Stasys CA was then evaluated. Decreased cumulative CA was correlated with the number of pRBC units transfused at 12–24 hours (β=−6.03, p=0.04) and there were trends noted in decreased cumulative CA with number of FFP units transfused at 12–24 hours (β=−4.11, p=0.09). Cumulative CA did not show significant correlation with the number of blood product units transfused in the remaining time frames. A decreased maximum CA did not show significant correlation with the number of blood products transfused at any time in the first 24 hours of admission (table 5).

Table 5

Change in clot area by number of units of product transfused

Discussion

Several studies have shown that early identification and correction of coagulopathy in trauma patients lead to better outcomes.21–23 Previously, it was thought that hemodilution from resuscitation, hypothermia, and acidemia were the main driving factors responsible for triggering trauma-induced coagulopathy (TIC). Recent studies have uncovered that TIC develops early in trauma, before medical intervention or development of hypothermia and acidemia.24–27 These findings, in addition to studies noting improved survival with early balanced resuscitation,28–30 stress the importance of earlier detection of coagulopathy to allow transfusion protocols to be more rapidly activated.

Although traditional viscoelastic studies such as TEG and ROTEM have been found to be useful in guiding transfusion in trauma patients, the lack of standardization and correlation with coagulopathies, in addition to the extensive time it takes to get results, have left trauma teams without a ‘gold standard’ that can be used in the fast-paced trauma bay.5 21 31 32 Although this study was not designed as a head-to-head comparison of the utility of Stasys versus viscoelastic assays, the findings of the current study combined with the rapidity of results support the promise of this technology in clinical care. The device uses an approach that more closely simulates in vivo clot formation and gives Stasys a strong potential of providing a better approach for assessing overall clotting dysfunction.9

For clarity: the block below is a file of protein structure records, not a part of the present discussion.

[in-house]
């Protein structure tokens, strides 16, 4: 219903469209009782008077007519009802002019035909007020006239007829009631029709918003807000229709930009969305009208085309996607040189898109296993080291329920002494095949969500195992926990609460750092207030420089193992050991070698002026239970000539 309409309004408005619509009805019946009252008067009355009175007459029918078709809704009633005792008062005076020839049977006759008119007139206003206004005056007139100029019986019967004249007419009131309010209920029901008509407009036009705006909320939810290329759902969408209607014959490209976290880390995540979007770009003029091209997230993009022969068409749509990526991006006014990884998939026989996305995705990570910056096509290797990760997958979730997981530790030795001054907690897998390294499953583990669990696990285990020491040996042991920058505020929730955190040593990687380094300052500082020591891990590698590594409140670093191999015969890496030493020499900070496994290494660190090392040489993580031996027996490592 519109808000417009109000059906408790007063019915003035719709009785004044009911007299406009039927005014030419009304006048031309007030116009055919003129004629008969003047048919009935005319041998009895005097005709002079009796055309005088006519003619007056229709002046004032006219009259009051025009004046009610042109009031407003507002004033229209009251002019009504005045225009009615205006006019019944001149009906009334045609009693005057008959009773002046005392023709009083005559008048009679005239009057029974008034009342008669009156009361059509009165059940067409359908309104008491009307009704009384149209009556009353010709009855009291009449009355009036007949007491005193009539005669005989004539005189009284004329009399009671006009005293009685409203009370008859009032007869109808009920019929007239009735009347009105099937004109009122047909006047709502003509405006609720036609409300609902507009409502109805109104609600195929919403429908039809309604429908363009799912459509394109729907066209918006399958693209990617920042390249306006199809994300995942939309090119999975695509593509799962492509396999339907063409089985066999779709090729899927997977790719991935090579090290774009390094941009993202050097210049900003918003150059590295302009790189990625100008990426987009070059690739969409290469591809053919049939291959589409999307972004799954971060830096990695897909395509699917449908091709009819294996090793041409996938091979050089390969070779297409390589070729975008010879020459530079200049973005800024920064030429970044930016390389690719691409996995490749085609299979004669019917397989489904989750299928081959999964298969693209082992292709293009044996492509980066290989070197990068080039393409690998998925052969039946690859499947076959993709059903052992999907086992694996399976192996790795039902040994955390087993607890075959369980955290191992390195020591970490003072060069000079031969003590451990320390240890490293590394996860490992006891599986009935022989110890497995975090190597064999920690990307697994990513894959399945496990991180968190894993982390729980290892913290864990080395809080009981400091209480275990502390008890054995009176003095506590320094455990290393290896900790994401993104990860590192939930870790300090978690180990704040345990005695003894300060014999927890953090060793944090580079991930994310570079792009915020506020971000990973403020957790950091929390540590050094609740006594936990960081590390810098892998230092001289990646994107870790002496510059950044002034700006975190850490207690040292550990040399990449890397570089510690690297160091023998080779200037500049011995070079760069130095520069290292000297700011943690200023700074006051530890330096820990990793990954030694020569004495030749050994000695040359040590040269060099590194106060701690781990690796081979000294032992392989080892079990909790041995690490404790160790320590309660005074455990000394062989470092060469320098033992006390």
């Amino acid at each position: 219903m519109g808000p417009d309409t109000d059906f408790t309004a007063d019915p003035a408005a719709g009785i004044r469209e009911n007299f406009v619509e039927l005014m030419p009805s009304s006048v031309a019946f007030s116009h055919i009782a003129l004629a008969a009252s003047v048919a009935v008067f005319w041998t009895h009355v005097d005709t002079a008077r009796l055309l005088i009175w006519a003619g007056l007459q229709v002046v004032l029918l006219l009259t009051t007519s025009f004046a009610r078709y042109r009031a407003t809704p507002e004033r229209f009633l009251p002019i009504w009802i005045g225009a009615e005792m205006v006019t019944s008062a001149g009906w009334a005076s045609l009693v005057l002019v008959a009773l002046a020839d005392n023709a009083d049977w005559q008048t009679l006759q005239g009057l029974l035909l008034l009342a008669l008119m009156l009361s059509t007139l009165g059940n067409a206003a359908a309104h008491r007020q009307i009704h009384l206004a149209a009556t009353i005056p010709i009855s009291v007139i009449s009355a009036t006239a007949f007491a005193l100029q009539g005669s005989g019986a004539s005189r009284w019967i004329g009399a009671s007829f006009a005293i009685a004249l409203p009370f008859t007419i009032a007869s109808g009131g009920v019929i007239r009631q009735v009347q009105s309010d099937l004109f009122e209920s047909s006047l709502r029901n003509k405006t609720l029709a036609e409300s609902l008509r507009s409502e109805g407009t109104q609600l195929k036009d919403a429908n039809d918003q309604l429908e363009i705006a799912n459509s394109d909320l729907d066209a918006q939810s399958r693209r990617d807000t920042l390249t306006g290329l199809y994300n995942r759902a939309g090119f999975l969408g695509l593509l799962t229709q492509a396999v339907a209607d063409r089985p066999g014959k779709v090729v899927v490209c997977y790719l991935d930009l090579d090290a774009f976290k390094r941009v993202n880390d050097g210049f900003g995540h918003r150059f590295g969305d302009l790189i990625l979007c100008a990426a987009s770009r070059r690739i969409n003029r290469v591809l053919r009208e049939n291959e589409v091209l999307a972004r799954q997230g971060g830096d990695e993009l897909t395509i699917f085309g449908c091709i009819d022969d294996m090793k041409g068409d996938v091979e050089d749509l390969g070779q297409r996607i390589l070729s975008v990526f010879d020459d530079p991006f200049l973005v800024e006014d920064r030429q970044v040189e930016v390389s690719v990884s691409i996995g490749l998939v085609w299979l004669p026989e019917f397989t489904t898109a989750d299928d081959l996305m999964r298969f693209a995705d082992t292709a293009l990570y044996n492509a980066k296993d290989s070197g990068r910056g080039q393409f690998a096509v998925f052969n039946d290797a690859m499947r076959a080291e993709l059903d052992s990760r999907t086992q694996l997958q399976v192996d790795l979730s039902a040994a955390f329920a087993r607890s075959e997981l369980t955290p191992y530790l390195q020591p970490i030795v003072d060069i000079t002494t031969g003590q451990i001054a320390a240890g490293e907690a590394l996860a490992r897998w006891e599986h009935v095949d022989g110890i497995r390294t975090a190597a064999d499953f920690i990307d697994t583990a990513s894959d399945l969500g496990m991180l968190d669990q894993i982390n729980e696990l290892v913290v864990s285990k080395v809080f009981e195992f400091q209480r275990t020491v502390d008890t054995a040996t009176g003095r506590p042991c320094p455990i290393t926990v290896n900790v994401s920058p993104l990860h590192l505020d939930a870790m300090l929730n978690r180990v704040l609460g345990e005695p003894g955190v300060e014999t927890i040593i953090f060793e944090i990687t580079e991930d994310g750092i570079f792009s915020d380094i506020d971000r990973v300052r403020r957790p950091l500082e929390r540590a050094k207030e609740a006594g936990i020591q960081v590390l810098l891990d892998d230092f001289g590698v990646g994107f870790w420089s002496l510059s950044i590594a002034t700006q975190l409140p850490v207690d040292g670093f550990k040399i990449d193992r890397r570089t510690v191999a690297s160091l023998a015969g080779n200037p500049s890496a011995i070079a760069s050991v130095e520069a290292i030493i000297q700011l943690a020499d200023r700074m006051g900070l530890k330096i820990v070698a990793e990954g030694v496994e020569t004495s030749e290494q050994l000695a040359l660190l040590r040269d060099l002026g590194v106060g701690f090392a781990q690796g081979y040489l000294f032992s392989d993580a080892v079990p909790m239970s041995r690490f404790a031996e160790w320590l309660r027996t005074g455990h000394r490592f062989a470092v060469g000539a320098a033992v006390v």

Overall, our study showed that maximum PCF was the most predictive of number of products transfused and transfusion requirements, but we do acknowledge that not all Stasys parameters demonstrated strong correlation. Previously, the consumption or inhibition of coagulation factors was thought to be the major contributor of post-traumatic coagulopathy, but recent studies have now recognized that platelet dysfunction also plays a significant role.24 33–35 These findings could provide an explanation for the lack of correlation seen with CA, which incorporates clotting factors as well as platelets. Additionally, the complex cytoskeleton interaction of platelets has been investigated and shown the degree of contractility a platelet is able to generate largely affects the hemostatic ability of clot formation.36–38 We are encouraged that our findings of the predictive value of PCF support and build on previous research.